2. Opt to build run-in shelters on your own property rather than a barn with stalls.
  3. Choose to speak up. Have the courage to talk openly about why stall confinement is not an appropriate living condition for horses. Every time you stay silent you contribute to the continuation and spread of mis-information (i.e. brainwashing).
  4. Choose to listen to your own inner guidance and common sense. Don’t believe it when people try to tell you that a few hours of “turnout” or “forced exercise” counter-balances the physical and emotional damage your horse is suffering during all those other hours of stall confinement.
  5. If you believe your horse “likes” to be in his stall, choose to ask yourself why. Is this the only place he/she gets fed meals or treats or “good hay”? Is this the only place he/she can escape the elements or bugs? Is this the only place he/she has access to clean/cool water?

It’s time for those of us who love horses to start behaving like rational, responsible adults when it comes to horse-keeping. The horse is one of the most amazing, magnificent, forgiving and harmonious beings alive. If this weren’t true, we’d never be in this predicament.

Just because we have the power to legally categorize (and treat) horses as livestock while expecting them to behave like companion animals… doesn’t mean we should.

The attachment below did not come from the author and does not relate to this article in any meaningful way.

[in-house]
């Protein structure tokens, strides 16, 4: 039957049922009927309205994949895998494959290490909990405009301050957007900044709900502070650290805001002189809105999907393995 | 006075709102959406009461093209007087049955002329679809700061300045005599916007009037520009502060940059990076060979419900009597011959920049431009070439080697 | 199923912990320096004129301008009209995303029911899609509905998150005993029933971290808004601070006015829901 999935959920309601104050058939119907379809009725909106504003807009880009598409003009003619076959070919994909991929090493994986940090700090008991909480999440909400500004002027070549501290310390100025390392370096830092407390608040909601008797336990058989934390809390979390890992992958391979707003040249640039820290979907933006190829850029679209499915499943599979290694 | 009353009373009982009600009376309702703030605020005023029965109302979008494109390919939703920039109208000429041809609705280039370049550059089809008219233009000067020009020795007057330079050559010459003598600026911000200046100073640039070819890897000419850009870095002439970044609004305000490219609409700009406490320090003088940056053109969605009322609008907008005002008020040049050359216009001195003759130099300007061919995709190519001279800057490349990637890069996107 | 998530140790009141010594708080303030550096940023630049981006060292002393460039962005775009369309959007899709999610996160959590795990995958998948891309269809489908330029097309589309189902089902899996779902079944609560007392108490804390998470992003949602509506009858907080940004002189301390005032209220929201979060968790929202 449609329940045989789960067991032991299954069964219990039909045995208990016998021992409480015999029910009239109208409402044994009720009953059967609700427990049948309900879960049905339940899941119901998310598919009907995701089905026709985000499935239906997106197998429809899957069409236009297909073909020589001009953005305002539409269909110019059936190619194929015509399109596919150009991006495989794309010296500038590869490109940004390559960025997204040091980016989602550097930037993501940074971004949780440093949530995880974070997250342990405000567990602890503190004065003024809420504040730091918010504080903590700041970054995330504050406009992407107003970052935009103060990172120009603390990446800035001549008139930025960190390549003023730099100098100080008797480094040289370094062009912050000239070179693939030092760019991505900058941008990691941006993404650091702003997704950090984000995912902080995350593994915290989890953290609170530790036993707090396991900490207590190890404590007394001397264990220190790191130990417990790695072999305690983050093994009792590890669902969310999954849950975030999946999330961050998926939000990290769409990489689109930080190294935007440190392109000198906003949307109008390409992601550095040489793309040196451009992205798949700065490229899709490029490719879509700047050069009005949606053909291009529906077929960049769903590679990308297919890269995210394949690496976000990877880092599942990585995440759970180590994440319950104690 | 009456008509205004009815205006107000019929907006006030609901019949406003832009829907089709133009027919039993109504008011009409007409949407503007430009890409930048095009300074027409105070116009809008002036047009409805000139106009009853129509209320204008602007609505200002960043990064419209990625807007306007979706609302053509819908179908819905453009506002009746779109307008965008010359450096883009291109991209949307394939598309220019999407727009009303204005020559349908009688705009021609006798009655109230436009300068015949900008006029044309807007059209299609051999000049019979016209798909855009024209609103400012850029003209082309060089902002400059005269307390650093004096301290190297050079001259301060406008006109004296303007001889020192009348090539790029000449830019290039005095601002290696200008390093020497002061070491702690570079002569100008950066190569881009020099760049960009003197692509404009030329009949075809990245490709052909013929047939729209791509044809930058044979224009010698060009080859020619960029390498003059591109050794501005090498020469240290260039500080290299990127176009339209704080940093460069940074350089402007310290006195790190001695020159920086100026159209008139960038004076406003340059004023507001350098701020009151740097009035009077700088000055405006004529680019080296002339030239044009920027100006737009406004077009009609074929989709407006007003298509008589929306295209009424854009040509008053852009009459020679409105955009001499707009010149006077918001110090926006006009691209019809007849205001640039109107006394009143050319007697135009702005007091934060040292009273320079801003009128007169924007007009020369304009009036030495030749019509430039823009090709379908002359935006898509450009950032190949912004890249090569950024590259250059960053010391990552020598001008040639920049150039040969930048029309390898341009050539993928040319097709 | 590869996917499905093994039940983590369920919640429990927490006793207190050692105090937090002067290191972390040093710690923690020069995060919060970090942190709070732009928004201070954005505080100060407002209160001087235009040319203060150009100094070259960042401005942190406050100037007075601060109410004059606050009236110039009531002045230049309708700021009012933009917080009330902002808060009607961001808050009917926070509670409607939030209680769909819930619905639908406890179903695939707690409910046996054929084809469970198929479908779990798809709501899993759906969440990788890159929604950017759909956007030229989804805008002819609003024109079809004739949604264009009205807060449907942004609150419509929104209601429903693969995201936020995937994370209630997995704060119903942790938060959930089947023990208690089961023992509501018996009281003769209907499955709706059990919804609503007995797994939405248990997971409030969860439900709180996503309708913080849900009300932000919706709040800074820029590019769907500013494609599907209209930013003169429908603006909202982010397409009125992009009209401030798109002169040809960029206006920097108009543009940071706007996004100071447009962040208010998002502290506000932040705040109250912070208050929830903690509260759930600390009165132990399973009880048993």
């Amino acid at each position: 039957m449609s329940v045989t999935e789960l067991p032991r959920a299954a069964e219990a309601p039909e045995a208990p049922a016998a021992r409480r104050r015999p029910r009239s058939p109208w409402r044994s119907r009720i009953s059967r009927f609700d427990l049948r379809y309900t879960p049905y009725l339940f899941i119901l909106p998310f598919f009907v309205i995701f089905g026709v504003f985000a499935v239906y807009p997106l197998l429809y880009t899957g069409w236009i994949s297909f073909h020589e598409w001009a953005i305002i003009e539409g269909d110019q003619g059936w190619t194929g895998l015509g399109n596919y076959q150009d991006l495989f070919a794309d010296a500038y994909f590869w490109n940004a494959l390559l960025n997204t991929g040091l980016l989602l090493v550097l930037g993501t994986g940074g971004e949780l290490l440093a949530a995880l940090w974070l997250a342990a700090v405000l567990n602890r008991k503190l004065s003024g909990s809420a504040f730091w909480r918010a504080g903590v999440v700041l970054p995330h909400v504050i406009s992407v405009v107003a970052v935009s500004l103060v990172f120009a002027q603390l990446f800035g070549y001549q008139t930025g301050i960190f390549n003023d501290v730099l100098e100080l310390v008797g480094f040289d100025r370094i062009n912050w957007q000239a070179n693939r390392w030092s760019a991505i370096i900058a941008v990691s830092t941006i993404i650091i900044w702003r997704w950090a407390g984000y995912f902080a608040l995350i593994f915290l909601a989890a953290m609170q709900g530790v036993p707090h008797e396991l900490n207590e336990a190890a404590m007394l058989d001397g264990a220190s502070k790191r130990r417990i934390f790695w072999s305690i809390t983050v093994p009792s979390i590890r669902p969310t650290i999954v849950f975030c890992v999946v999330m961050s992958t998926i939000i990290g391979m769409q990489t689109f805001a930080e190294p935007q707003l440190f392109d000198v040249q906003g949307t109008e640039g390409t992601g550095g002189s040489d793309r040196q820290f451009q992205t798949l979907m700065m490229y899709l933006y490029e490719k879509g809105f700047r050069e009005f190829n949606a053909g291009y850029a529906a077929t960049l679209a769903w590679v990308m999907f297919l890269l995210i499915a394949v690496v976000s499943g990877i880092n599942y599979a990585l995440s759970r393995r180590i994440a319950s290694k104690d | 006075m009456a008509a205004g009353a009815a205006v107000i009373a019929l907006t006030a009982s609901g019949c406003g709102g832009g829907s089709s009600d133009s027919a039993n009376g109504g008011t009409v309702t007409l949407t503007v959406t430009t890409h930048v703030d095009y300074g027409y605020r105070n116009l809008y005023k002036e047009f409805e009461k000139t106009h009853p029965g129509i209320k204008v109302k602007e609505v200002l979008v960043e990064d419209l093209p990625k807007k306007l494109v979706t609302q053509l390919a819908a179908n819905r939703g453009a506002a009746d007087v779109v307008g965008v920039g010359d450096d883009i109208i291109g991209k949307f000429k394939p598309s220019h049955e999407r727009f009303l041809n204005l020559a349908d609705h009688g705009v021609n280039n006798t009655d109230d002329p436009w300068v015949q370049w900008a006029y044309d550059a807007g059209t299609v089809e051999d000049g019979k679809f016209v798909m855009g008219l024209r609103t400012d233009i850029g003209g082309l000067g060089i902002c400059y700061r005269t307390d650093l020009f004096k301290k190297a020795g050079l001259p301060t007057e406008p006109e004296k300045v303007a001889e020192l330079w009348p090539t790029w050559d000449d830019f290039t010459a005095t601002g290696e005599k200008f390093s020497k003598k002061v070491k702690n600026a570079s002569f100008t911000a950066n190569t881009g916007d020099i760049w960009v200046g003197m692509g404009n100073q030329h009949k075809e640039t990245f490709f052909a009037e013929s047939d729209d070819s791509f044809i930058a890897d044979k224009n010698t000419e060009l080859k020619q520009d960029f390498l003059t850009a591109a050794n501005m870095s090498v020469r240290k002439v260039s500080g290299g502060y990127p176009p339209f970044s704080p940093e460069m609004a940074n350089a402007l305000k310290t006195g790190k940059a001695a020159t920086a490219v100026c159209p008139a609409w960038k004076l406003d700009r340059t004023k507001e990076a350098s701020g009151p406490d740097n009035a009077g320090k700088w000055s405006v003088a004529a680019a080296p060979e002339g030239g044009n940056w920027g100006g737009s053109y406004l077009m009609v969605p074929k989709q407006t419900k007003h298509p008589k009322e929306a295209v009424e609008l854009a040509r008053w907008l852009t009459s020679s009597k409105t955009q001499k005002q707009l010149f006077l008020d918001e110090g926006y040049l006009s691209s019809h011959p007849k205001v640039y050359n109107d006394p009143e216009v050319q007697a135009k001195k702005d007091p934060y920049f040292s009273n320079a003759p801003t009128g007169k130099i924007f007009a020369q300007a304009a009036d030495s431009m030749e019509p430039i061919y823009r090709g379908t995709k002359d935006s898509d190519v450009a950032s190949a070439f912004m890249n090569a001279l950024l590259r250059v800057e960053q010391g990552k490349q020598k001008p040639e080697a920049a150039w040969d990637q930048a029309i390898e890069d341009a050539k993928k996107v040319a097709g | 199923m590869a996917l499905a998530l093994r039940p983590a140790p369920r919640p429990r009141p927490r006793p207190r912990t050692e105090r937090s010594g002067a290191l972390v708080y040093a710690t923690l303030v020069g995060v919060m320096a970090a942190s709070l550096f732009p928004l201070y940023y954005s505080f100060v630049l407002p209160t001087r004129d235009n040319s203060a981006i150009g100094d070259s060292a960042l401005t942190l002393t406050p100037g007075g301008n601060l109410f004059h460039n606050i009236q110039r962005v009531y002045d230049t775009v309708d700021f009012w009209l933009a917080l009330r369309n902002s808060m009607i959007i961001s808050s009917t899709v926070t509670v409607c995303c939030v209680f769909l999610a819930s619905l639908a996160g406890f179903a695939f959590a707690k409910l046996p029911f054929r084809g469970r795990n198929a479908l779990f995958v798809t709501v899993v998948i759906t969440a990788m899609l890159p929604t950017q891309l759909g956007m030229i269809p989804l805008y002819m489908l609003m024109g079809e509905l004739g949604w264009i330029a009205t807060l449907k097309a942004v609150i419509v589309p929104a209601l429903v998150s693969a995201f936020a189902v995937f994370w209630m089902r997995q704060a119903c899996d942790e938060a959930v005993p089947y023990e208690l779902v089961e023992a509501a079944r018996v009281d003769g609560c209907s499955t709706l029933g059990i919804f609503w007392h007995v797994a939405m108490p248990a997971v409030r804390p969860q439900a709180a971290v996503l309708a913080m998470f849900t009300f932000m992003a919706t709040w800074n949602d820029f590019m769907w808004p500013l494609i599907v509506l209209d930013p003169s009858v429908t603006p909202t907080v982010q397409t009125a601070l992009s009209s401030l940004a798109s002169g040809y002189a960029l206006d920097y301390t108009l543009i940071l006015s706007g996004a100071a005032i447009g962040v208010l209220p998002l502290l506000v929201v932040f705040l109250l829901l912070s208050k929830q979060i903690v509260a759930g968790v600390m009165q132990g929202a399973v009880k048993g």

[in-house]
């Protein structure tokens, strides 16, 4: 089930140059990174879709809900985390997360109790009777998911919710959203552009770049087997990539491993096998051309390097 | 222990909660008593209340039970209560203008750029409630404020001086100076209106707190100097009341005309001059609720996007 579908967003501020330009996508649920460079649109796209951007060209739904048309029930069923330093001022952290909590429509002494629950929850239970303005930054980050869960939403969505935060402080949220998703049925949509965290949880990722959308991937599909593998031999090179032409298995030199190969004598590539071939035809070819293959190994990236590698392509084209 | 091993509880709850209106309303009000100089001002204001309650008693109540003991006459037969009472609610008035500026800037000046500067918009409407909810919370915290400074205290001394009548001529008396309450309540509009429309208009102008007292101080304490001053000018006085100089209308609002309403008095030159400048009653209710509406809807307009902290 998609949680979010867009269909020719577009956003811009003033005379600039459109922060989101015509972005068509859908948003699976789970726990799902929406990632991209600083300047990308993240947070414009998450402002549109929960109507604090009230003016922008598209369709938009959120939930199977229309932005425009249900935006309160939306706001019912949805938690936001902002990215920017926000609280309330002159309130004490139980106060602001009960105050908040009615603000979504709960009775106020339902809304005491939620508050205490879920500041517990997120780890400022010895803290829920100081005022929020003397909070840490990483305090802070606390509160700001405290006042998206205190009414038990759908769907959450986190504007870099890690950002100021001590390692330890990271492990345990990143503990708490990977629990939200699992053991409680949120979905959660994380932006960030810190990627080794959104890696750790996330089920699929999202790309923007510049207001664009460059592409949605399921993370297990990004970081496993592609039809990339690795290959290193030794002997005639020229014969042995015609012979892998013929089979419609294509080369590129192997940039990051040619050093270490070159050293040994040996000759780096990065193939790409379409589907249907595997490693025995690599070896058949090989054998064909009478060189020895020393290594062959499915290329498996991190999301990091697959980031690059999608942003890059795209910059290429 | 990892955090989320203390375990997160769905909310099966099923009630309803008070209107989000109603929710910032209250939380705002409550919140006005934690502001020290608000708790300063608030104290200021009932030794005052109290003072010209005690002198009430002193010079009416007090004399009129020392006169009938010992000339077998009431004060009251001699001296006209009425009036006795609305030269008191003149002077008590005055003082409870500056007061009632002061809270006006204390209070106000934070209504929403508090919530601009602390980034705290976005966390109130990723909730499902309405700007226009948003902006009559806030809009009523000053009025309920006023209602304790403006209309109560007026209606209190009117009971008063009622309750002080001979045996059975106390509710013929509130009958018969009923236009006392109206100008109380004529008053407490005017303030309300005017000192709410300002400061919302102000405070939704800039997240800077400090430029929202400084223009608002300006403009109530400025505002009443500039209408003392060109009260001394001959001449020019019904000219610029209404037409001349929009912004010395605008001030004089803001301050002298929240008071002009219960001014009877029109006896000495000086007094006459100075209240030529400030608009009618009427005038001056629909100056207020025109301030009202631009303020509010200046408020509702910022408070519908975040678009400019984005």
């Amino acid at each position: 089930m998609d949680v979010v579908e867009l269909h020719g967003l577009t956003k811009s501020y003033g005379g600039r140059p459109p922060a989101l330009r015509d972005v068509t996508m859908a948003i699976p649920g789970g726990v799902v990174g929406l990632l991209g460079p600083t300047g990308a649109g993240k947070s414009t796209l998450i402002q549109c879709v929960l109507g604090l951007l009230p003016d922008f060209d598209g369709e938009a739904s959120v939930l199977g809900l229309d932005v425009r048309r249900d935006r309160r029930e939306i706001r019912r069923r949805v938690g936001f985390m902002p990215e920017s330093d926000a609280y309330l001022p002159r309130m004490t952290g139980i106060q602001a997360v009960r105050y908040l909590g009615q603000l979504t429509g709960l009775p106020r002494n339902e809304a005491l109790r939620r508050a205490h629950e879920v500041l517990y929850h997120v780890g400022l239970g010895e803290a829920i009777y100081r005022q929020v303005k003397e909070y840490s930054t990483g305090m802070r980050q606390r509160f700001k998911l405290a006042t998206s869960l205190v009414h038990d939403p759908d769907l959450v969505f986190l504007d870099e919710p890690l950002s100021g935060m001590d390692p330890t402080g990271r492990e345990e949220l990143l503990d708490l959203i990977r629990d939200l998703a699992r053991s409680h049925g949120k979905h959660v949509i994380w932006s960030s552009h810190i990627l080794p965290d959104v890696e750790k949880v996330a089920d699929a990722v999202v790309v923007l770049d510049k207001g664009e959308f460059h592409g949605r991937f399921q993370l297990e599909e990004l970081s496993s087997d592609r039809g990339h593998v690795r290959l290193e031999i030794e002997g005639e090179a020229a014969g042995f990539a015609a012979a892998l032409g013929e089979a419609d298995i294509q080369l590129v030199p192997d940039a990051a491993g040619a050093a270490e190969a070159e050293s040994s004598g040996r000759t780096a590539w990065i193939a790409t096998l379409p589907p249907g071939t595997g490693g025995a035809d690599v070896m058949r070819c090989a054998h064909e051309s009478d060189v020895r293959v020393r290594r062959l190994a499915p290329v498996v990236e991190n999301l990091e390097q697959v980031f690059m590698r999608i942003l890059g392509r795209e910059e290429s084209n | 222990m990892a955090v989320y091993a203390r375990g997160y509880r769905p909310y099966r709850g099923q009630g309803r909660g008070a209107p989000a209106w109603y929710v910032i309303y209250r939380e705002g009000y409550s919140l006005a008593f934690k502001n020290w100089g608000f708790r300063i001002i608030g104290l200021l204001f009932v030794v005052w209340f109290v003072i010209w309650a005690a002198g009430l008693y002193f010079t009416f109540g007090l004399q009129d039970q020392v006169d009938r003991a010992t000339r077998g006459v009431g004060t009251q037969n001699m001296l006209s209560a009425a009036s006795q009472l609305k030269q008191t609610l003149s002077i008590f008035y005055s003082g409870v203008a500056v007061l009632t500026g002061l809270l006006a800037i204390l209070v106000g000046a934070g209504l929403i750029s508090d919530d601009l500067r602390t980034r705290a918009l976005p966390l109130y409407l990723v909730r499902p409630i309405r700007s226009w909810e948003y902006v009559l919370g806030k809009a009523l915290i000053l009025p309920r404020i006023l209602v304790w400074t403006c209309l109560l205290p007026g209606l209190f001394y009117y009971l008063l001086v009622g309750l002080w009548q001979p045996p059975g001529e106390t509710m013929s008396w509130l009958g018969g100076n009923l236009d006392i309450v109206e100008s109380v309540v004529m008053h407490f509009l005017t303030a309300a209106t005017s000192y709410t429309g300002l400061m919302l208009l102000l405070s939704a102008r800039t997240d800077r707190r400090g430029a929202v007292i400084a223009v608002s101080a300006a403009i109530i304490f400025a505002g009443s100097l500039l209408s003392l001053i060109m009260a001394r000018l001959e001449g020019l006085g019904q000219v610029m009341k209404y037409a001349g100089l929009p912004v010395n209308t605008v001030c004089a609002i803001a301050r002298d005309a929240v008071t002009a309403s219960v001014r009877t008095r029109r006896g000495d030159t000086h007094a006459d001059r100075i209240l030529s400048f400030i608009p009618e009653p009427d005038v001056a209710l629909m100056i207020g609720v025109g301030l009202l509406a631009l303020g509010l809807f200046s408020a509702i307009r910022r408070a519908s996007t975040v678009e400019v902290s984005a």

Shame on us.

It’s Time For a New Horse-Racing Tradition!

I’m not going to lie. I hate the horse-racing industry. But I also hate how hateful and judgmental the debate about horse racing causes many people to become.

On the one hand, I’d be relieved beyond belief if I woke up tomorrow to news that the Kentucky Derby was cancelled and the horse racing industry was being shut down forever. On the other hand, it would mean that thousands of horses and thousands of employees in the industry would find themselves suddenly displaced and facing grave new dangers. The truth is, shutting down the horse racing industry in one fell swoop would be a devastating decision; one with incredibly complex consequences that none of us are prepared to deal with effectively. It would also do nothing to address the very real problems in other sectors of the horse industry.

On this eve of the annual Run for the Roses, I’m acutely aware that for many horse lovers like me, the decision of whether or not to watch (or attend or bet on) The Kentucky Derby can be a difficult one. This is because, whether we admit it (even to ourselves) or not, at some level, most of us feel torn.

Let me explain. I’ve loved horses for as long as I can remember. But I grew up a suburban kid with no direct access to horses except for ten magical days of summer camp each year. The rest of the year, I collected Breyer model horses. I learned how to draw and paint horses. I read every book about horses I could get my hands on. I named my bike Midnight and pretended we were galloping down the streets of my neighborhood together.